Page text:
Art and Perception

Perceptual organization of shape, color, shade, and lighting in visual and pictorial objects

Baingio Pinna

Department of Architecture, Design and Planning, University of Sassari at Alghero, Italy

baingio@uniss.it

   

Abstract. The main questions we asked in this work are the following: Where are representations of shape, color, depth, and lighting mostly located? Does their formation take time to develop? How do they contribute to determining and defining a visual object, and how do they differ? How do visual artists use them to create objects and scenes? Is the way artists use them related to the way we perceive them? To answer these questions, we studied the microgenetic development of the object perception and formation. Our hypothesis is that the main object properties are extracted in sequential order and in the same order that these roles are also used by artists and children of different age to paint objects. The results supported the microgenesis of object formation according to the following sequence: contours, color, shading, and lighting.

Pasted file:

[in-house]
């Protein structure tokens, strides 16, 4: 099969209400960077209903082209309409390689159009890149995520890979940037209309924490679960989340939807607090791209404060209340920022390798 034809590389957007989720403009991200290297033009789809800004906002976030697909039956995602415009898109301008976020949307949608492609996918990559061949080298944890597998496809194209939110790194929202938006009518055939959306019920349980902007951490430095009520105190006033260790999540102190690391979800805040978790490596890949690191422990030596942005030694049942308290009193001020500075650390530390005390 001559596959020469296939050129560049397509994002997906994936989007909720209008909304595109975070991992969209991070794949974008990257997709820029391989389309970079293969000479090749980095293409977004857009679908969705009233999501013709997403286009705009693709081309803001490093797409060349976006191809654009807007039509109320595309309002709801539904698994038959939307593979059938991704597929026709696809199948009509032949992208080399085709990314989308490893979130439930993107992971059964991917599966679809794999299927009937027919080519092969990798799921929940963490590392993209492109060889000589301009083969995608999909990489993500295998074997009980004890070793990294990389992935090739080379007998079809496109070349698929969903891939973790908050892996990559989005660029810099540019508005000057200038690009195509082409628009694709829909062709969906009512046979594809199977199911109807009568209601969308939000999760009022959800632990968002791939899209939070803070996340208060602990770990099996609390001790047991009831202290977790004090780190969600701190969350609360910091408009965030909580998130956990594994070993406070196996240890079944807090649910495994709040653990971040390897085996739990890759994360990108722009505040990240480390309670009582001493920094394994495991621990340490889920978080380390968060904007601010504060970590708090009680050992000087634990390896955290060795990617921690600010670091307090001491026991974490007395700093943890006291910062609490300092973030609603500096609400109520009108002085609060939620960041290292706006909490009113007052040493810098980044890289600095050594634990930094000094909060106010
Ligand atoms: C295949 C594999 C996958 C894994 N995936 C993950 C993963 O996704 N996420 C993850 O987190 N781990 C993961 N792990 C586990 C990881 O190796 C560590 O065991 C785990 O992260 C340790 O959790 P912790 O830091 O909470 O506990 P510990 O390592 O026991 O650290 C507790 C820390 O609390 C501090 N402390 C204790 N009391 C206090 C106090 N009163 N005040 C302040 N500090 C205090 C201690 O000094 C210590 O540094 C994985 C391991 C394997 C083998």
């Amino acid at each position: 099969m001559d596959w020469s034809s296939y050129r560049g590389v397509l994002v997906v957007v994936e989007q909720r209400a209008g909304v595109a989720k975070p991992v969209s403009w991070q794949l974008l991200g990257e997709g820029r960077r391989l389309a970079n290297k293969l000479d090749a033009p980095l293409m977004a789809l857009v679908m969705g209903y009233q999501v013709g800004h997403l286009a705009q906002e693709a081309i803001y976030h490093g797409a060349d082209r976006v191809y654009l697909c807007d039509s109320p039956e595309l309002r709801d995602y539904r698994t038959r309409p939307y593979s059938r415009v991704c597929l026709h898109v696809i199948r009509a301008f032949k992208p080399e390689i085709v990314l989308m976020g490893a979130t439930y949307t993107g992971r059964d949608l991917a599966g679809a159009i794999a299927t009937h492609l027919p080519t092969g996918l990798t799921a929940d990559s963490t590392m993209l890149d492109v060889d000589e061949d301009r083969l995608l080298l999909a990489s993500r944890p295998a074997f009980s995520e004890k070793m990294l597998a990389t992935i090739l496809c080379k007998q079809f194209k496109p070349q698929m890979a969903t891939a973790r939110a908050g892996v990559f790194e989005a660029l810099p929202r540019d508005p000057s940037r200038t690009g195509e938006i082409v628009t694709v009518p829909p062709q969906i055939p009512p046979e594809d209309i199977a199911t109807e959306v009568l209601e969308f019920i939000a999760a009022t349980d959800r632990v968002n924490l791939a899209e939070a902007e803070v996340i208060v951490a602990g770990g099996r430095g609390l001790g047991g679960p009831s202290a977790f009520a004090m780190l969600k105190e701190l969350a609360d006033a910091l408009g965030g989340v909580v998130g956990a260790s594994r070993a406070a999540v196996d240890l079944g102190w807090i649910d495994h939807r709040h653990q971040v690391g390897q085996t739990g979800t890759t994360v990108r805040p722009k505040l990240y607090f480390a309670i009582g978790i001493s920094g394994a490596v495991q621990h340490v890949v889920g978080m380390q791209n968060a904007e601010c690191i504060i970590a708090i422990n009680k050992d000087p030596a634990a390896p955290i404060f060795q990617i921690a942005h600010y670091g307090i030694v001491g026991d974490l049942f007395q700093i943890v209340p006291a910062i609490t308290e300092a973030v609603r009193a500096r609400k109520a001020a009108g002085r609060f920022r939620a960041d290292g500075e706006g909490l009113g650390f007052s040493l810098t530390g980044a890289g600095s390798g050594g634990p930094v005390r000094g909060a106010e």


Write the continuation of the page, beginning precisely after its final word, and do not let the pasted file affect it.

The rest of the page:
Cite as: Pinna B, 2012, "Perceptual organization of shape, color, shade, and lighting in visual and pictorial objects" i-Perception 3(5) 257–281; doi:10.1068/i0460aap
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DOI: 10.1068/i0460aap

ISSN: 2041-6695 (electronic only)

Copyright: Copyright is retained by the author(s) of this article. This open-access article is distributed under a Creative Commons Licence, which permits noncommercial use, distribution, and reproduction, provided the original author(s) and source are credited and no alterations are made.
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